University of Cambridge > > Centre of African Studies Occasional Talks > The Kat River Settlement, Cape Racism, and the Origins of South African Democracy

The Kat River Settlement, Cape Racism, and the Origins of South African Democracy

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The Kat River Settlement was founded in 1829 to provide a modicum of land to the Khoekhoe in the aftermath of the ending of legal discrimination and to act as a bulwark between the Cape Colony and the amaXhosa. In the subsequent quarter century the settlers achieved a modest prosperity, but were burnt out three times during the recurring warfare, twice by the amaXhosa and once by the British after about a third of the Kat River men had gone into rebellion.  In this presentation I will be arguing that the Kat River was of major importance not just in the local context of the Eastern Cape, but more widely both as the butt of an increasing white racism, but equally in the establishment of the Cape’s highly liberal constitution of 1853.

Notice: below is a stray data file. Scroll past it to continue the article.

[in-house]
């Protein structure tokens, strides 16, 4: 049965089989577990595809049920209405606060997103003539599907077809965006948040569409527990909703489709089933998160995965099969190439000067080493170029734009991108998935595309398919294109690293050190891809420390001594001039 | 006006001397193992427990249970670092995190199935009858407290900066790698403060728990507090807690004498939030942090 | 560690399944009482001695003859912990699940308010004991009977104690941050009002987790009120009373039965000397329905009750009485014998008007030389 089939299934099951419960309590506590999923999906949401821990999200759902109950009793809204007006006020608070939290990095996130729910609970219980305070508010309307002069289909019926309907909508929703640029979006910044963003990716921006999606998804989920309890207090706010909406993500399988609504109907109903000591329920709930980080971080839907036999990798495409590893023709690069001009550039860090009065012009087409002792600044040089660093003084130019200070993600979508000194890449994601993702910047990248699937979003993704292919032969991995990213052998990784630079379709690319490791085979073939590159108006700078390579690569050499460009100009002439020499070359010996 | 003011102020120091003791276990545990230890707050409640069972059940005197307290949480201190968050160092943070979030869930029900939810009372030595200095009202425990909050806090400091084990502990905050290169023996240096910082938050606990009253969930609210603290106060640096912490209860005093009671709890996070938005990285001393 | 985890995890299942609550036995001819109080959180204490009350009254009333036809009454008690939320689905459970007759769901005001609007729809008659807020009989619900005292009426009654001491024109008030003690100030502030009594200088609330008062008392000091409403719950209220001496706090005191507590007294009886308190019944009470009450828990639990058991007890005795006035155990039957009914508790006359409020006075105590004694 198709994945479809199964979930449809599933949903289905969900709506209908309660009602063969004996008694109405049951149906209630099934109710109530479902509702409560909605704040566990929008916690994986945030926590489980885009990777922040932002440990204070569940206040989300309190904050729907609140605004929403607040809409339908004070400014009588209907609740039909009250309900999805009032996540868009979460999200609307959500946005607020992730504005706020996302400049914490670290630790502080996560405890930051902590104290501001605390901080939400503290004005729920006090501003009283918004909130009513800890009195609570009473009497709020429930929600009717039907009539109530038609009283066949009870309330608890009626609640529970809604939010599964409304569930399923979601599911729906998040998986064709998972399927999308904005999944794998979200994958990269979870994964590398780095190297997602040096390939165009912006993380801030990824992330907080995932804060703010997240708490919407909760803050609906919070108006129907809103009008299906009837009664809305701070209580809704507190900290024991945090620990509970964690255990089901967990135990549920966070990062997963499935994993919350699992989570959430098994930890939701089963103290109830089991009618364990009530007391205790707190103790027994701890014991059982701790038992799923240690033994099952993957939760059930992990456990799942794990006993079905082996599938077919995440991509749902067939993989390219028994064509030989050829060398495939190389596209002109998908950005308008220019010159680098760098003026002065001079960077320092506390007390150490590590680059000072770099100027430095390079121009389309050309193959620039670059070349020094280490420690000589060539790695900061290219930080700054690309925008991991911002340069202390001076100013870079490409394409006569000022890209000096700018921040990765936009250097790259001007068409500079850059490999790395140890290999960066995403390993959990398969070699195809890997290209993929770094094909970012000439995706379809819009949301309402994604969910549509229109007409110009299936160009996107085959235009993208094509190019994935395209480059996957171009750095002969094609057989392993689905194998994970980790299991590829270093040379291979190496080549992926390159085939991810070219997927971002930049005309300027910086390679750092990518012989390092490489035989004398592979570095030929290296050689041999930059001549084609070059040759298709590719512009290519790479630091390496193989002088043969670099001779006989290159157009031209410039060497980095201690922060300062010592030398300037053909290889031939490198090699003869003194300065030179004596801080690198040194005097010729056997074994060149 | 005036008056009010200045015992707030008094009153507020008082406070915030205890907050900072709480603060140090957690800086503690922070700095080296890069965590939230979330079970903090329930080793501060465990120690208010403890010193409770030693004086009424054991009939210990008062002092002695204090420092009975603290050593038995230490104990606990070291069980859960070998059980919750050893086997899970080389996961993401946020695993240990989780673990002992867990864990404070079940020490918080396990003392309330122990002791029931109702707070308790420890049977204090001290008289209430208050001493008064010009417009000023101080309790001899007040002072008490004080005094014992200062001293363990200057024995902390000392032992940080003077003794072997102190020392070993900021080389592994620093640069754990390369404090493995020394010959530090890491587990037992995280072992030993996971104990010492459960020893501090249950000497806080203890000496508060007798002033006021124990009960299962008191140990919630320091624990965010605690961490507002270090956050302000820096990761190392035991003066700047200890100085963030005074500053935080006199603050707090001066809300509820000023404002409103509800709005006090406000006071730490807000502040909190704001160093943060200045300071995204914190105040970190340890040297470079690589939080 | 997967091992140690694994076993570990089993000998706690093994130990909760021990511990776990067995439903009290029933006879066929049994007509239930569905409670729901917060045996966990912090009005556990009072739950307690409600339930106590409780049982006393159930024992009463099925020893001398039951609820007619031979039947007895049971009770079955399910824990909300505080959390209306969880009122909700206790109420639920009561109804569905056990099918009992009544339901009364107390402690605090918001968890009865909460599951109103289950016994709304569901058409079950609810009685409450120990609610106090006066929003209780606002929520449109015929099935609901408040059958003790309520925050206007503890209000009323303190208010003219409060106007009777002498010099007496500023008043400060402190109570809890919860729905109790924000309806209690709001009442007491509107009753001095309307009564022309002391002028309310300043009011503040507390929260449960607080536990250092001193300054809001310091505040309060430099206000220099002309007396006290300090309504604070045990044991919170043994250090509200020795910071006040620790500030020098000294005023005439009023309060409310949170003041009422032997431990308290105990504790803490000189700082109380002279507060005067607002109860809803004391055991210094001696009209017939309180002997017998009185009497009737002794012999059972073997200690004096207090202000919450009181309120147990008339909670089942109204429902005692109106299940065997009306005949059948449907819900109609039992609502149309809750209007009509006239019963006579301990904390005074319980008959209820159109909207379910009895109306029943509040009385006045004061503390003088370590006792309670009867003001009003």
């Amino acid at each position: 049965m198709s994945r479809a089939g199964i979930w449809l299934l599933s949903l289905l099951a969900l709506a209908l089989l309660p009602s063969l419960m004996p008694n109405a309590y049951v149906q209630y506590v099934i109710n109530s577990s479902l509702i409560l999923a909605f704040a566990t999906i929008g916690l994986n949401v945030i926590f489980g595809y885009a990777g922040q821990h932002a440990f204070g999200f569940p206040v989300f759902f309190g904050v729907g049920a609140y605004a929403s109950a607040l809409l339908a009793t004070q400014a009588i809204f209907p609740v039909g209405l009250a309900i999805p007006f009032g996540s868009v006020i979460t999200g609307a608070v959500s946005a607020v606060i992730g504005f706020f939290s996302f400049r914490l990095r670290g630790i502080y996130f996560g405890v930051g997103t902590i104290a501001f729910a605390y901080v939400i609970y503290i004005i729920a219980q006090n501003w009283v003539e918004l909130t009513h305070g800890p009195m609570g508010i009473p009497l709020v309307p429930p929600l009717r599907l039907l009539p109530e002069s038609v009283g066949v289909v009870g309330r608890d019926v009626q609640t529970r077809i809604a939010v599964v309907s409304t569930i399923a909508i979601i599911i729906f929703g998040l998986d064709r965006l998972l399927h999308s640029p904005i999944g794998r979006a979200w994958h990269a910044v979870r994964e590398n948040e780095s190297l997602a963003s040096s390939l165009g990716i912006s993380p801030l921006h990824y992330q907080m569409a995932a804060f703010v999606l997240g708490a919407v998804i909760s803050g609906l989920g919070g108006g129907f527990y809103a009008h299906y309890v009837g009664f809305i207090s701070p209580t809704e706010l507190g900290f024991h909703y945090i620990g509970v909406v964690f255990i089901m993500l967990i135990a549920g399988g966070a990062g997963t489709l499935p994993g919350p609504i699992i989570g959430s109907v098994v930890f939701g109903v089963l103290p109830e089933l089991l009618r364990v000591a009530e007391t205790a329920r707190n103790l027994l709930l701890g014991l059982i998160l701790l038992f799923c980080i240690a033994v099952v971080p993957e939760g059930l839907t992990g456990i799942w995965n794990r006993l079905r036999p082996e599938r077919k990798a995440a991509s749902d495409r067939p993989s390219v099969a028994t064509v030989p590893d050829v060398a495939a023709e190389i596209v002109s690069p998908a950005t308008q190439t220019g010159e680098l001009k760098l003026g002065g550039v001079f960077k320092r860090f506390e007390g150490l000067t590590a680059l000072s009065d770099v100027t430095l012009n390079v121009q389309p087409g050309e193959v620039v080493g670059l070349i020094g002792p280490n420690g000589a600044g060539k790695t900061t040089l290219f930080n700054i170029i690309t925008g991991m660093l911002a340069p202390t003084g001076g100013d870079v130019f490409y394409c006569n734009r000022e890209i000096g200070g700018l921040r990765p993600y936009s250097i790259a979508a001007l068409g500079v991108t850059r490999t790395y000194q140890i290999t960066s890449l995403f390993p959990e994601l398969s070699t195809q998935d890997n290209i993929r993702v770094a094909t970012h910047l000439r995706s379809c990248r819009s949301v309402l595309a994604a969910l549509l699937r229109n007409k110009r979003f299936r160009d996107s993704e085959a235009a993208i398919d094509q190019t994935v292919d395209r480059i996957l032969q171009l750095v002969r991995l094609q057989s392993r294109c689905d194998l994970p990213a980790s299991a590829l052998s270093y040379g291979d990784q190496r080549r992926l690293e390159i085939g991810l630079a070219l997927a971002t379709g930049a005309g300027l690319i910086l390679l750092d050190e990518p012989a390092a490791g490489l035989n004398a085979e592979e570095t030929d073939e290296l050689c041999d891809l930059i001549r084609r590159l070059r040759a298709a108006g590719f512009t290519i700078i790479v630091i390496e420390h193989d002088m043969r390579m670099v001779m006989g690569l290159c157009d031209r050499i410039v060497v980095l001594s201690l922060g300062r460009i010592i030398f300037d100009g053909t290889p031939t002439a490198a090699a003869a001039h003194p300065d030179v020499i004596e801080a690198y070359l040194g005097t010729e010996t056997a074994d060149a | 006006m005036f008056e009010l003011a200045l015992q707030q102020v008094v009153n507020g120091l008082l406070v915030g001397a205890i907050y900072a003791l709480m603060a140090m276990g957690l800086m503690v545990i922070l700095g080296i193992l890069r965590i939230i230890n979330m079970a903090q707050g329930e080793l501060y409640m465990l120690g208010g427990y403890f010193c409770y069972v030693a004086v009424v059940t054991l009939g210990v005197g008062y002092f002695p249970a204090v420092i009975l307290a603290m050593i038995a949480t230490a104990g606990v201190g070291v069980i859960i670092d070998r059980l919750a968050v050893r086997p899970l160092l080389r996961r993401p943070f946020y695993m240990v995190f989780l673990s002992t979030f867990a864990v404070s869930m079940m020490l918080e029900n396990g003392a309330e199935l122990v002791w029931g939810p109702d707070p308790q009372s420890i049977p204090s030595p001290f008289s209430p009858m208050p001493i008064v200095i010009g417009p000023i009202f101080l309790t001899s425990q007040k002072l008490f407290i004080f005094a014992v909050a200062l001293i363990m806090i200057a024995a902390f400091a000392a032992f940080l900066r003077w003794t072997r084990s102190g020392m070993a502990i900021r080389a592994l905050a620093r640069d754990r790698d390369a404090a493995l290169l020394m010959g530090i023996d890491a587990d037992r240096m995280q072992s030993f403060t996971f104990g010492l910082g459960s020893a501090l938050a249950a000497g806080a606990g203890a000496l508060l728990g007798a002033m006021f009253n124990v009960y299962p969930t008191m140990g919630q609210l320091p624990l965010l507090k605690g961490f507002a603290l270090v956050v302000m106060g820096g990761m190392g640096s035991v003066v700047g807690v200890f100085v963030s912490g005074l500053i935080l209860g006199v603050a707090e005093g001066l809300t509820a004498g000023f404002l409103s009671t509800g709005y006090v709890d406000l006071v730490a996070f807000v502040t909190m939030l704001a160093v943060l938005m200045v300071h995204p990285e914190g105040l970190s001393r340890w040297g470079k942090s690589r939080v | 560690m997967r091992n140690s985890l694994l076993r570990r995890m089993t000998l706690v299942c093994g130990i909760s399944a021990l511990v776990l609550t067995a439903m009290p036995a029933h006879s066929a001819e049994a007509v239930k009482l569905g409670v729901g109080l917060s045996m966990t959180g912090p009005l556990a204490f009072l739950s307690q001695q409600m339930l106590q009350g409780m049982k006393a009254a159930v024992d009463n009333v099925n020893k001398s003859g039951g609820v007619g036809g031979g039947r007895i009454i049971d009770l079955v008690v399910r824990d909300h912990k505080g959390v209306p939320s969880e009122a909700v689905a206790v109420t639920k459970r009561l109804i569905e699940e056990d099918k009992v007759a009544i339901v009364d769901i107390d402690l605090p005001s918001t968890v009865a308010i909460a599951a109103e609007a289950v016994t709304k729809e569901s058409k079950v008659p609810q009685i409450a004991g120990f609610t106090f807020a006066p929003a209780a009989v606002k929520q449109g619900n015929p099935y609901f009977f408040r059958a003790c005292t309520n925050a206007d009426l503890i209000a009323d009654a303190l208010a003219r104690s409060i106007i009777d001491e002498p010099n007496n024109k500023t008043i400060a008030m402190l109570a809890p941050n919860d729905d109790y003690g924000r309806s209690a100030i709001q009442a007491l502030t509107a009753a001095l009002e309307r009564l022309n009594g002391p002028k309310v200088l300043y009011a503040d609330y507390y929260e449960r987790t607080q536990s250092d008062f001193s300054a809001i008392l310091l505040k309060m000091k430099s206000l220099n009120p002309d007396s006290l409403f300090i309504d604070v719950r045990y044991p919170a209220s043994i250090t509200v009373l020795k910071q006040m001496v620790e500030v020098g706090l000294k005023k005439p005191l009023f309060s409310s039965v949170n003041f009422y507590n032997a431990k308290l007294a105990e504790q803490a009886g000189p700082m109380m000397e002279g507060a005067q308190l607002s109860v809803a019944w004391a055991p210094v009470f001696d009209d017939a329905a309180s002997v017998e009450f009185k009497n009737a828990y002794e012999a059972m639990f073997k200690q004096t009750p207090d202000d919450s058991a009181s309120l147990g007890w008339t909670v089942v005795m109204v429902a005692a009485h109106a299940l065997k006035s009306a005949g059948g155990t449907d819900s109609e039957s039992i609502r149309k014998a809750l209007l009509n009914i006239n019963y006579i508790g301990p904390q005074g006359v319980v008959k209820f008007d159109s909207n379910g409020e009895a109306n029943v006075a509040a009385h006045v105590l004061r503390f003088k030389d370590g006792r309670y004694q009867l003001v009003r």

Professor Robert Ross; Born in London, studied in Cambridge, PhD (1974) on the history of the Griquas in central South Africa. Since 1976 in Leiden, as coordinator and (later) professor in African history. His teaching has been in the BA degree course Languages and Cultures of Africa, and the MAs (including the Research MA) on African Studies. In addition to his specialised research, he has written general works on South African history, notably being involved as senior editor in the Cambridge History of South Africa (Cambridge UP, 2010 and 2012)

This talk is part of the Centre of African Studies Occasional Talks series.

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